• 23. Bergsten, Peter
    et al.
    Nicolin, Stéphanie
    Frisk, Anders
    Rydgren, Bernt
    Poveda Björklund, Inger
    Stage, Jesper
    Mid Sweden University, Faculty of Human Sciences, Department of Business, Economics and Law.
    Miljöförbättrande åtgärder i Mörrumsån och Ångermanälven, med fokus på havsvandrande arter2014Report (Other academic)
  • 24.
    Bezabih Ayele, Mintewab
    et al.
    Environment and Climate Research center, Ethiopian Development Research Institute.
    Stage, Jesper
    Luleå University of Technology, Department of Business Administration, Technology and Social Sciences, Social Sciences.
    How much is too much?: Individual biodiversity conservation2019In: Economics Bulletin, ISSN 1545-2921, E-ISSN 1545-2921, Vol. 39, no 1, p. 247-255Article in journal (Refereed)
    Abstract [en]

    The individual farmer has little incentive to care about the public good properties of on-farm biodiversity in the formof different crop varieties. There is a common assumption that, because of this, farmers will tend to maintain too littlebiodiversity on their farms compared with the social optimum. However, in developing countries, this assumption doesnot fit with the empirical data: because of poorly functioning insurance markets, farmers tend to maintain a wide rangeof different crop varieties to hedge against weather shocks and other uncertainties. In this paper we develop atheoretical model to account for this apparent contradiction, and show that farmers may in fact even maintain toomuch biodiversity on their farms, compared with the social optimum.

  • 25.
    Bezabih, Mintewab
    et al.
    Department of Economics, University of Portsmouth.
    Chambwera, Muyeye
    International Institute for Environment and Development.
    Stage, Jesper
    Department of Social Sciences, Mid Sweden University, Sundsvall.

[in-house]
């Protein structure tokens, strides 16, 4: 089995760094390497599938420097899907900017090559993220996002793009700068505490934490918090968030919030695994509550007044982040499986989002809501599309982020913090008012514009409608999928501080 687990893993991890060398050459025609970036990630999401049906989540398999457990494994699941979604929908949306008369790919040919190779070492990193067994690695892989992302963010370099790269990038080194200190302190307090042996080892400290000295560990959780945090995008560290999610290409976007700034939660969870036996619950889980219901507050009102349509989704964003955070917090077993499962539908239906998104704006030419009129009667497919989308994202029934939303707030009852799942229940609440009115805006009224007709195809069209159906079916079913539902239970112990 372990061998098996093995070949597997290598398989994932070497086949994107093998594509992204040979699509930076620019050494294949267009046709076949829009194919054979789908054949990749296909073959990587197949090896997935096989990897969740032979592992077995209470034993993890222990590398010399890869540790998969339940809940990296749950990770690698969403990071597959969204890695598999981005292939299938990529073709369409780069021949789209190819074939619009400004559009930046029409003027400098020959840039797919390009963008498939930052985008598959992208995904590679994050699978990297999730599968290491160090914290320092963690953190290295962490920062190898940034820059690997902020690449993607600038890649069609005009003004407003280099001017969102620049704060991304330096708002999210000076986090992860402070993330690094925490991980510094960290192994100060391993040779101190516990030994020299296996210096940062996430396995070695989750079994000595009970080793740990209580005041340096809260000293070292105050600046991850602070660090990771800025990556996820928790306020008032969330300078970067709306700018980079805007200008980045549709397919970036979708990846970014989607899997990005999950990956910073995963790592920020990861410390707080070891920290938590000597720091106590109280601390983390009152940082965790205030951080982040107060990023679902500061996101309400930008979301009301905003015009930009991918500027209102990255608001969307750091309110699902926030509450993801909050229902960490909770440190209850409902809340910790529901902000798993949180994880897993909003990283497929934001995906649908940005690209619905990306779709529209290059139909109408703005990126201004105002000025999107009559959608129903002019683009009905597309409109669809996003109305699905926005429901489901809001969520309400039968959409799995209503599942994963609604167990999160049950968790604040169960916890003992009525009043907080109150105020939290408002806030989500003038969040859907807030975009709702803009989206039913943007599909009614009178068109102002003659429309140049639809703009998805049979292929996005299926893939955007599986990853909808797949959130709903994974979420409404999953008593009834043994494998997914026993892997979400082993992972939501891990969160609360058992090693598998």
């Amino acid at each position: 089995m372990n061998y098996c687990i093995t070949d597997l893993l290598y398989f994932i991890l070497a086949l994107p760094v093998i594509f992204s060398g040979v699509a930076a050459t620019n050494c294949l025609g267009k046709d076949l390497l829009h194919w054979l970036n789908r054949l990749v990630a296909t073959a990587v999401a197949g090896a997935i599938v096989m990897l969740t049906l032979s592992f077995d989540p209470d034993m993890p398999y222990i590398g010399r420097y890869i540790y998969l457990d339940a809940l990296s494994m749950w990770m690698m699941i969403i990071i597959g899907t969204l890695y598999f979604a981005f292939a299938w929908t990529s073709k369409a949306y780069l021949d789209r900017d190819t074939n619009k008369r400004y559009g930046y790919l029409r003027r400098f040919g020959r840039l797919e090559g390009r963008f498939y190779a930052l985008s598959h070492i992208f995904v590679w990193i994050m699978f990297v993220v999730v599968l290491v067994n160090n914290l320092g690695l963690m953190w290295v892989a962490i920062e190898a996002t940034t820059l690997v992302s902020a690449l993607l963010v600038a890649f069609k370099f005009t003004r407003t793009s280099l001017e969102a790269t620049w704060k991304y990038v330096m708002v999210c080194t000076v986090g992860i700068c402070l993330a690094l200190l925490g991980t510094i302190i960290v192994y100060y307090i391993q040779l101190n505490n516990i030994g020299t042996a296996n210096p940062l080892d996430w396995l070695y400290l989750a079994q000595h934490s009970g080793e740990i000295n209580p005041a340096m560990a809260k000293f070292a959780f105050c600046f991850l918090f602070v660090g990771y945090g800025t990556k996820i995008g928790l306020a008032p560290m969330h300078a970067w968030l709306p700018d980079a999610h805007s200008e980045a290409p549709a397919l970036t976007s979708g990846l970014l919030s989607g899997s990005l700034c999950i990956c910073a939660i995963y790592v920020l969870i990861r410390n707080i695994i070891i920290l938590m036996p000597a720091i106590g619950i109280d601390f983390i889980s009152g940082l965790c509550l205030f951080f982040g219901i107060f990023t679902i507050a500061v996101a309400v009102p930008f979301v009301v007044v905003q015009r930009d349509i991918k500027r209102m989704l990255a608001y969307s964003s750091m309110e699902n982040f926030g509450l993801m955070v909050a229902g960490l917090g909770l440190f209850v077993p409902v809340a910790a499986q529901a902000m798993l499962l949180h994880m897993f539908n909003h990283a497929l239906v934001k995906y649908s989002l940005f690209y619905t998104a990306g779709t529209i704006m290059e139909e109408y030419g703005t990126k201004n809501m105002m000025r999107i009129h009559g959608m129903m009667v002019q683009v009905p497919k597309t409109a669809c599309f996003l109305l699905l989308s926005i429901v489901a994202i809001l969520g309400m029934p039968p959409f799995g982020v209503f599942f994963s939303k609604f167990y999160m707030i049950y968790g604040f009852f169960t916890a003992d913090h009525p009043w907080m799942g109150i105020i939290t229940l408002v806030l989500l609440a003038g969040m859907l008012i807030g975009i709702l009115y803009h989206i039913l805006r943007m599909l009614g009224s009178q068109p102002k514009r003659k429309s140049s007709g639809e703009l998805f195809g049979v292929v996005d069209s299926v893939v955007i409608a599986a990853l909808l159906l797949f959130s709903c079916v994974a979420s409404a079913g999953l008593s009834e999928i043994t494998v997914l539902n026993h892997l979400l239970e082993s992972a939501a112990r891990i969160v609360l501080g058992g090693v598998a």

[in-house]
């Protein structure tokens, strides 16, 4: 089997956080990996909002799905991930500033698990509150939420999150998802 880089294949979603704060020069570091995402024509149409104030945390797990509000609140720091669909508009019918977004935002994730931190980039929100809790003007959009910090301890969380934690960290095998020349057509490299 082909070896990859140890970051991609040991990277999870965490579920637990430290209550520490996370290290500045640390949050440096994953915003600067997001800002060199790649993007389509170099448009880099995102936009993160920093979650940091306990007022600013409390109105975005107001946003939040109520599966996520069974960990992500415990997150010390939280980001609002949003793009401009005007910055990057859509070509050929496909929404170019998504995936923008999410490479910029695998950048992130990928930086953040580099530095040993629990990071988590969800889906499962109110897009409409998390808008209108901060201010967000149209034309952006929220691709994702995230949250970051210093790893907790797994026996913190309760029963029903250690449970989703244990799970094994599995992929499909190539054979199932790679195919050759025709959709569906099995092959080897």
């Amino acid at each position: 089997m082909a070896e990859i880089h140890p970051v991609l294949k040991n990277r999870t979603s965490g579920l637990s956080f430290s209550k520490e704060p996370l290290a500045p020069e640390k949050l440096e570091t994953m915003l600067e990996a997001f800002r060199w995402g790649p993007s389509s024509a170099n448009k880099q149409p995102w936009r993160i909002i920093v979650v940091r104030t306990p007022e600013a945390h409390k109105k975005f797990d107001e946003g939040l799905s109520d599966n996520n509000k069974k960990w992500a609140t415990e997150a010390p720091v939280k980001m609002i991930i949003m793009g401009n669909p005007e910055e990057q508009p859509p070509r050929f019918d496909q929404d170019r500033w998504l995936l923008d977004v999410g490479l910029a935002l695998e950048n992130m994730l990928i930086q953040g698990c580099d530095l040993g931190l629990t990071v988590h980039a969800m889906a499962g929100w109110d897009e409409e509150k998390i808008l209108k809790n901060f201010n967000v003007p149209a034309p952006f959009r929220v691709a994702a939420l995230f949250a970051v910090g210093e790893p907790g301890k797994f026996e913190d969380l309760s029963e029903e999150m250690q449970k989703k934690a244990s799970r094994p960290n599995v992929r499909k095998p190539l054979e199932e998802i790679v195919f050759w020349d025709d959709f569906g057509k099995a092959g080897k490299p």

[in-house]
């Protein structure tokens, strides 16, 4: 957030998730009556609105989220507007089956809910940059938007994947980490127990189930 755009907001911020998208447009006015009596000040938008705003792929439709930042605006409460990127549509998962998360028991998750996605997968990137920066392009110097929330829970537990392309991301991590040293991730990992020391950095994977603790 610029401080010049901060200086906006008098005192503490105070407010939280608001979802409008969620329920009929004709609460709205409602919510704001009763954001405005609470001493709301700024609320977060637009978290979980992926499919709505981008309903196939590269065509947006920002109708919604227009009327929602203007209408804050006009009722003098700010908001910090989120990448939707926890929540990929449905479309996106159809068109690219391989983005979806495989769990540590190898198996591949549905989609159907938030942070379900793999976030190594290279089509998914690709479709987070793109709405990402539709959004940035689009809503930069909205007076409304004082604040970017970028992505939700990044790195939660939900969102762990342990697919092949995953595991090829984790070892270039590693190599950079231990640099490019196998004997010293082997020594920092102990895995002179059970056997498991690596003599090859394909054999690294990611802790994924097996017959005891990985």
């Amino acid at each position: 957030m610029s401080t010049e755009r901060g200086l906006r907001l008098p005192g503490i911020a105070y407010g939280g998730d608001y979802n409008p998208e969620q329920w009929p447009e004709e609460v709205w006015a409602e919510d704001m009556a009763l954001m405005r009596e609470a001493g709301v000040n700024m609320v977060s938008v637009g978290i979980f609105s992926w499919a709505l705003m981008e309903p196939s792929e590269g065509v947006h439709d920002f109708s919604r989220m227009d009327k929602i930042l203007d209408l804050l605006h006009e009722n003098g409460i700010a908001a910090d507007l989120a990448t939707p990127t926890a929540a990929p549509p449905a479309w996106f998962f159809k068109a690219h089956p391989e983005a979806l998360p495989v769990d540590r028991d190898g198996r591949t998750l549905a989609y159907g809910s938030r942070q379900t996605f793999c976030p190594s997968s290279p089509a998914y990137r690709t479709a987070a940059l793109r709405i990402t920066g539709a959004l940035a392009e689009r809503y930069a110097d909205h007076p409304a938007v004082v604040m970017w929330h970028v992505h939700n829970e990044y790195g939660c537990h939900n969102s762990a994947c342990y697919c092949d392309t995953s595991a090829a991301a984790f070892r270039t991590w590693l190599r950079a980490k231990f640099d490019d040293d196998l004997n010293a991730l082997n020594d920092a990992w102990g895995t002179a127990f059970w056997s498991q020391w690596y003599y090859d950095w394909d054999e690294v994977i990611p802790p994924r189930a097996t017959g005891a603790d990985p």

Climate change and total factor productivity in the Tanzanian economy2011In: Climate Policy, ISSN 1469-3062, E-ISSN 1752-7457, Vol. 11, no 6, p. 1289-1302Article in journal (Refereed)
    Abstract [en]

    The economic impacts of climate-change-induced adjustments on the performance of the Tanzanian economy are analysed, using a countrywide computable general equilibrium (CGE) model. The effect of overall climate change on agricultural productivity (modelled as reduced land productivity) is projected to be relatively limited until about 2030, thereafter becoming worse. The simulation results indicate that despite the projected reduction in agricultural productivity, the negative impacts can potentially be quite limited. This is because the timescales involved, as well as the low starting point of the economy, leave ample room for factor substitutability and increased overall productivity. This indicates that policies that give farmers the opportunity to invest in autonomous climate adaptation, as well as those that improve the overall performance of the economy, can be as important in reducing the impacts of climate change in the economy as direct government policies for adaptation.

  • 26.
    Bezabih, Mintewab
    et al.
    Univ Portsmouth, Dept Econ, Portsmouth PO1 3DE, Hants, UK.
    Chambwera, Muyeye
    Int Inst Environm & Dev, Sustainable Markets Grp, Econ Climate Change Team, London WC1H 0DD, UK.
    Stage, Jesper
    Mid Sweden University, Faculty of Human Sciences, Department of Social Sciences.
    Climate change and total factor productivity in the Tanzanian economy2011In: Climate Policy, ISSN 1469-3062, E-ISSN 1752-7457, Vol. 11, no 6, p. 1289-1302Article in journal (Refereed)
    Abstract [en]

    The paper analyses the economic impacts of climate change-induced adjustments on the performance of the Tanzanian economy, using a country-wide computable general equilibrium model. The effect of overall climate change on agricultural productivity (modeled as reduced land productivity) is projected to be relatively limited until approximately 2030 and become worse thereafter. Our simulation results indicate that despite the projected reduction in agricultural productivity, the negative impacts can potentially be quite limited. This is because the time scales involved and the low starting point of the economy leave ample space for factor substitutability and increased overall productivity. This indicates that policies that give farmers opportunity to invest in autonomous climate adaptation, as well as policies that improve the overall performance of the economy, can be as important for reducing the impacts of climate change in the economy as direct government policies for climate adaptation.